Is It Safe To Get A Tattoo After Receiving A COVID-19 Vaccine?
Coronavirus has changed a huge number of industries, and the way we all live our lives. Now that we have COVID-19 vaccines available around the world, a lot of people are starting to wonder what the next steps are in terms of getting back to normality, and plenty of people have been itching to get their latest tattoo. So, is it safe to get a tattoo after receiving the vaccine?
Tattoo after COVID-19 vaccine
It is important to remember that there is only so much we know about the impact of the vaccines over the long term. Research on tattoos after the vaccine hasn’t really been one of the priorities for scientists. However, there is no reason why the two should interact, and there have been no signs of tattoos after a COVID-19 vaccine causing any complications.
A trustworthy tattoo shop will never see their customers put under any risks, and they will probably have adopted their own coronavirus policies to keep people safe. Tattoo shops have to be safe and clean anyway, so there is very little risk attached to your actual visit. It’s a good idea to discuss with your tattoo artist if they have changed their approach or processes since coronavirus.
How long do I need to wait after vaccination?
There is no indication from the data available that you need to wait a certain period of time after being vaccinated. However, it may be a good idea to leave a little bit of time between the two.
One reason for this is that you might feel run down after you have been vaccinated. This is normal, and to be expected, especially with some of the vaccines available. You might just not feel much like having a tattoo after you’ve been jabbed, and in extreme cases you might even need some bed rest.
Another of the reasons why we advise that you wait, especially if you are getting an arm tattoo, is that you might get complications and soreness from the jab confused with tattoo pain. It’s normal to get some redness and swelling after a tattoo, but if you’ve also had a jab in the area, you don’t know if this is coming from the tattoo, or if it is due to your jab.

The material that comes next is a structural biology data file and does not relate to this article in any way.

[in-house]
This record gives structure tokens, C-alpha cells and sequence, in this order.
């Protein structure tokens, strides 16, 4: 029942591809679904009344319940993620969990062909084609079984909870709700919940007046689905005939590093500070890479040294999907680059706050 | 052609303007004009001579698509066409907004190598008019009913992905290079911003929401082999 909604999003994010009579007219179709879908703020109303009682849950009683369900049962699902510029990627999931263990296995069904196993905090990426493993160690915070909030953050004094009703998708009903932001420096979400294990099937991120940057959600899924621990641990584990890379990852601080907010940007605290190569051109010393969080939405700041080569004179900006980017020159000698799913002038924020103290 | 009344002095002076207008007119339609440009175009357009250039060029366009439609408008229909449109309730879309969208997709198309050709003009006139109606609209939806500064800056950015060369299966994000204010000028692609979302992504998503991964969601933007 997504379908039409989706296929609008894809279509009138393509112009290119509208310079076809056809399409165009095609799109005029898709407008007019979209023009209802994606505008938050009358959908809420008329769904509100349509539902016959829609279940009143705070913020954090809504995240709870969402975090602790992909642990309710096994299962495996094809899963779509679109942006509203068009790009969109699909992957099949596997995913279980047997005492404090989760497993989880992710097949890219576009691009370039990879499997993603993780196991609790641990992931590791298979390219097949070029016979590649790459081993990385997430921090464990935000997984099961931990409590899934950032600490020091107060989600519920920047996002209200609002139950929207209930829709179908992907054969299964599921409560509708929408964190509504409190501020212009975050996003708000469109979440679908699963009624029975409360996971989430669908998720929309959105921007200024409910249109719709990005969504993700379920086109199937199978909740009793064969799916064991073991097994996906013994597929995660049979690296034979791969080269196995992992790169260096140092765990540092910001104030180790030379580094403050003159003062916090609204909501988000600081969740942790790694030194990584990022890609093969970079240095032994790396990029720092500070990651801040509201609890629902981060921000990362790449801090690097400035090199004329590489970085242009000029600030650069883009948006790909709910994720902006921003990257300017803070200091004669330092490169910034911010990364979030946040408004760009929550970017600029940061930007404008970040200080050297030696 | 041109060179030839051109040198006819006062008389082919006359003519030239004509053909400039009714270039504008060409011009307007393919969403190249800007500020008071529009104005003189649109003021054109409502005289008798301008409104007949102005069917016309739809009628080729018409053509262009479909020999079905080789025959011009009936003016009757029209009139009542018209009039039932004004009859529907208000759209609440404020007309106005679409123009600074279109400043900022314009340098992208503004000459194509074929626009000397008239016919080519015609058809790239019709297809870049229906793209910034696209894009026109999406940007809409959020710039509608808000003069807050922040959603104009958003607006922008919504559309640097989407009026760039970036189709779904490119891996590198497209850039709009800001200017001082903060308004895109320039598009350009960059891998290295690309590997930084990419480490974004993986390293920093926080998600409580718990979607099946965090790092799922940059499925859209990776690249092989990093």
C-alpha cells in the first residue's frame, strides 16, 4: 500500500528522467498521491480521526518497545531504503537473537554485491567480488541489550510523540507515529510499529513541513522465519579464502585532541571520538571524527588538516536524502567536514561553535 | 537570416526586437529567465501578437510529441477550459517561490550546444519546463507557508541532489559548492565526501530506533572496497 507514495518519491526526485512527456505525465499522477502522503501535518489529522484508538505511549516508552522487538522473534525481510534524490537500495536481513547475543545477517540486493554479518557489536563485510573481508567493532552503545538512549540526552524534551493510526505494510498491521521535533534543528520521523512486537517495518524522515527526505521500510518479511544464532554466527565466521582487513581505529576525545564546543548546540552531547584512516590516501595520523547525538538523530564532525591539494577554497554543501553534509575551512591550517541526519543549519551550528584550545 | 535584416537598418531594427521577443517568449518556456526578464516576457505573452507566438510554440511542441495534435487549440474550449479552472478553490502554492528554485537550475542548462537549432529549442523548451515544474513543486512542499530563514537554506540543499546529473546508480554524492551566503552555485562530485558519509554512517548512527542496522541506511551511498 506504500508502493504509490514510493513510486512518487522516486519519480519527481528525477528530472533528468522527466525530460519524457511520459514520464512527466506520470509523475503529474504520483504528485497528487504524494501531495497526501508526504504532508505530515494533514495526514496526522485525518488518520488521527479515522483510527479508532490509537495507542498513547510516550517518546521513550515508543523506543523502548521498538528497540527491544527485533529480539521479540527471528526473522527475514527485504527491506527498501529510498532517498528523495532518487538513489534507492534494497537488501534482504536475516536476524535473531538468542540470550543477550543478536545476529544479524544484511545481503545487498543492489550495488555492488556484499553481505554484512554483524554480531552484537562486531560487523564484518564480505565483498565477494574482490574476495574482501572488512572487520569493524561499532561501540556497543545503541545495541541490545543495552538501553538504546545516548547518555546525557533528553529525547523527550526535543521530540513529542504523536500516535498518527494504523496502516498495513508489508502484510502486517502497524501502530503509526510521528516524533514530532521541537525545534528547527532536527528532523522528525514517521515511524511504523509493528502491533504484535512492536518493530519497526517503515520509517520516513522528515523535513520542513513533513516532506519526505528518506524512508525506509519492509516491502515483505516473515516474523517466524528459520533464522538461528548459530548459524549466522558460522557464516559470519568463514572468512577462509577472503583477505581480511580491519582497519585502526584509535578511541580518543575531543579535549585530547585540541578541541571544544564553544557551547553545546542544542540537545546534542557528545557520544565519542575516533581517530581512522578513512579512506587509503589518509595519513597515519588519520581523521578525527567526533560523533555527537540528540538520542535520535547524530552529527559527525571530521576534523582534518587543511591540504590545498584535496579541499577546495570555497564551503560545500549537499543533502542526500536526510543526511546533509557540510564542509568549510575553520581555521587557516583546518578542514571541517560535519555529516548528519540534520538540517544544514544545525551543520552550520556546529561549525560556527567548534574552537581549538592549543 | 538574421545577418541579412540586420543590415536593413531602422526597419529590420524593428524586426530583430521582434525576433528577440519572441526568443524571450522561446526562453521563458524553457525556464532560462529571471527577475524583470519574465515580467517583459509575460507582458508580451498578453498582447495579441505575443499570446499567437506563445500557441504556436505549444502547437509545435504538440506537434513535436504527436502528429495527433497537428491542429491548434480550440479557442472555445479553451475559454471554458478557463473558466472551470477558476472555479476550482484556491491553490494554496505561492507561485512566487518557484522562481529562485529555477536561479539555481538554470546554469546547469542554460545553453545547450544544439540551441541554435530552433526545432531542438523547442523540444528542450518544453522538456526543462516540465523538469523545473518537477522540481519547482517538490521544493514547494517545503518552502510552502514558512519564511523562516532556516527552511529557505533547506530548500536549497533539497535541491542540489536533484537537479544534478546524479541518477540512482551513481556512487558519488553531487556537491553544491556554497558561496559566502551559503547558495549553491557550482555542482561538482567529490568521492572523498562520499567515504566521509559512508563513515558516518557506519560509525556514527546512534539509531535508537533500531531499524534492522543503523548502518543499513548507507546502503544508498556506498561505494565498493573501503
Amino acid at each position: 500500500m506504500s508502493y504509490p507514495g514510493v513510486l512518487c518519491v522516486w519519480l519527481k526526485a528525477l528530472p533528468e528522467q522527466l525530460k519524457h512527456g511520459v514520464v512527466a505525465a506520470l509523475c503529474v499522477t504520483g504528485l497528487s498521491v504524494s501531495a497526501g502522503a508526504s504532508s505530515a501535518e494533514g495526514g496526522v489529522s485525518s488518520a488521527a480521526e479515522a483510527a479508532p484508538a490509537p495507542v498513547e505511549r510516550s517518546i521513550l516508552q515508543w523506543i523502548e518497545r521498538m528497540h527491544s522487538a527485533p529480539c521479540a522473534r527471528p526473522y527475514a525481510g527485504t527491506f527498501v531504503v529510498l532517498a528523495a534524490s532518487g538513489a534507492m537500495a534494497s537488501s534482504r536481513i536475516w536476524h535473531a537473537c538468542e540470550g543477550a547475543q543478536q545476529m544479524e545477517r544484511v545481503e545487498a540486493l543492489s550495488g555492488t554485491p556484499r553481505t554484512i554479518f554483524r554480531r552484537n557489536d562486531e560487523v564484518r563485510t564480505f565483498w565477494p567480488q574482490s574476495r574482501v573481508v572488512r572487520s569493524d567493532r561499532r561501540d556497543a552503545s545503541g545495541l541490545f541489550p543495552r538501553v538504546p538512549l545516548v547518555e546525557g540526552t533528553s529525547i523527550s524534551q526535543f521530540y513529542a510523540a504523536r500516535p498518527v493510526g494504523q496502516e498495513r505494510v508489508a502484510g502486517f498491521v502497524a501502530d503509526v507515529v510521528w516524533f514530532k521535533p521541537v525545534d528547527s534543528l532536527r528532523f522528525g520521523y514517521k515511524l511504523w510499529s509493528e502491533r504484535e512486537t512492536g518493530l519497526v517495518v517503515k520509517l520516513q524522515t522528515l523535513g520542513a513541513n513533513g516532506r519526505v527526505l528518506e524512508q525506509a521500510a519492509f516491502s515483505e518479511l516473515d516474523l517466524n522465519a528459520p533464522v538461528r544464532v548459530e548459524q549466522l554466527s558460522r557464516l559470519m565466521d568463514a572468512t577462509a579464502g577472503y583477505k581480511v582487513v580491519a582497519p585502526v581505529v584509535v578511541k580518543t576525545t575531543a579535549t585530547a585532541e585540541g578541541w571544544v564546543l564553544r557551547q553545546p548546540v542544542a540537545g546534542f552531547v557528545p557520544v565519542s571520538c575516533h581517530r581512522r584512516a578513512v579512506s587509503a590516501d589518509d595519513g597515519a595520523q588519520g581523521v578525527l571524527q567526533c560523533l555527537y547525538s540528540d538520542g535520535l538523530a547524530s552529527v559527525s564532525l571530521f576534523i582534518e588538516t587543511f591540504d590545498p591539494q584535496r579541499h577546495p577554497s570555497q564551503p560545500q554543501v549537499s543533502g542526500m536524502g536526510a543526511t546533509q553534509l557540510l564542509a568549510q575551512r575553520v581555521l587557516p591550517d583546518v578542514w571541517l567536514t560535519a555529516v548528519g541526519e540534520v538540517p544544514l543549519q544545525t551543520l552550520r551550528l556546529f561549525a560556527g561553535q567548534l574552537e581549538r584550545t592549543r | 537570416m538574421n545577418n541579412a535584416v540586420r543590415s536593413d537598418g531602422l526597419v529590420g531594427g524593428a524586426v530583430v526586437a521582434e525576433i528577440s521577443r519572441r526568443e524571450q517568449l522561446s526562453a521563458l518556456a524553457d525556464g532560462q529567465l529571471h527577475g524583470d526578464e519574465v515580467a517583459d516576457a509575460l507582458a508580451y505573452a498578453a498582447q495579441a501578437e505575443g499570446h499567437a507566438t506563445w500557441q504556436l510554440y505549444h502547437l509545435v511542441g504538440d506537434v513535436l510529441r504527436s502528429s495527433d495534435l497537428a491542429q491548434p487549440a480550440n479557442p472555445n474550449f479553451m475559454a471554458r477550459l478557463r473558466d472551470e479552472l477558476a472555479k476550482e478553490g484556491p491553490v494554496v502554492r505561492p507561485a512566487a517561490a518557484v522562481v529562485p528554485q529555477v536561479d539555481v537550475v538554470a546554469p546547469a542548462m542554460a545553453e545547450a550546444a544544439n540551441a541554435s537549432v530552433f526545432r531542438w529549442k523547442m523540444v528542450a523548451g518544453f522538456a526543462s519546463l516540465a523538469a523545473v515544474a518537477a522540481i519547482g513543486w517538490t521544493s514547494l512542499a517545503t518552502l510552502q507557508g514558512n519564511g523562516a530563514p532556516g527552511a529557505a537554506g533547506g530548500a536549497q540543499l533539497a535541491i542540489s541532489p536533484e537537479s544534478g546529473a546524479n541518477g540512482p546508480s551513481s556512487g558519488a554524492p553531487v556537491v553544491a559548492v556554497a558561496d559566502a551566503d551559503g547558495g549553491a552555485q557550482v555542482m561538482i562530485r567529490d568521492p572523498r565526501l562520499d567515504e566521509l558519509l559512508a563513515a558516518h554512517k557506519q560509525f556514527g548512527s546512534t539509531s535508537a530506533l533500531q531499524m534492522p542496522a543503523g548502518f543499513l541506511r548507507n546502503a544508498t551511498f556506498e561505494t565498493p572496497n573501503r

There have been no indications at all that getting a tattoo can impact the effectiveness of the vaccines. Though the data is limited, there’s no reason to think that it would interfere.
Take care of your tattoo
Taking care of your tattoo is essential, whether coronavirus is rife in your area or not. The cleanliness of a tattoo shop is the perfect start, but you need to also make sure you wrap the tattoo and keep it covered when you get home. There are also a variety of creams that you can use to keep the area moisturized. If you don’t, the tattoo can dry out or even scar.
Understand risks and precautions
Before making a decision on whether or not to get a tattoo after your vaccination, think about the risks that we know about, and precautions you can take in order to reduce putting yourself at any risk.
The risks of getting a tattoo after getting a vaccine are small. One of the main issues is that if you get complications from either, it will be hard to pinpoint what has caused it, especially if you have them within a short time of one another.
Another very slight risk is the fact that there is limited data and research on how the two interact. Although scientists and doctors are stating that there is very little risk that there are any interactions between the two, it is not 100% known at this time, and until we get more data, it is going to come down to personal choice whether you get tattooed after a jab.
The precautions for getting a tattoo tie in well with the restrictions for coronavirus. It is a good idea to stay clean and sterile. Your tattoo artist will make sure that you have a clean environment and that they use clean tools in order to reduce the chance of infection.
You can take some additional precautions regarding the vaccine, your tattoo, and your health. For instance, wearing a mask. A lot of tattoo artists will still feel much better if you wear a mask throughout.
The main precaution you can take to stay safe is to leave some time for the vaccine to have its effect before you get a jab, but you don’t have to wait too long. A few days is usually enough for the effects of a jab to have worn off, and you can be ready for a tattoo.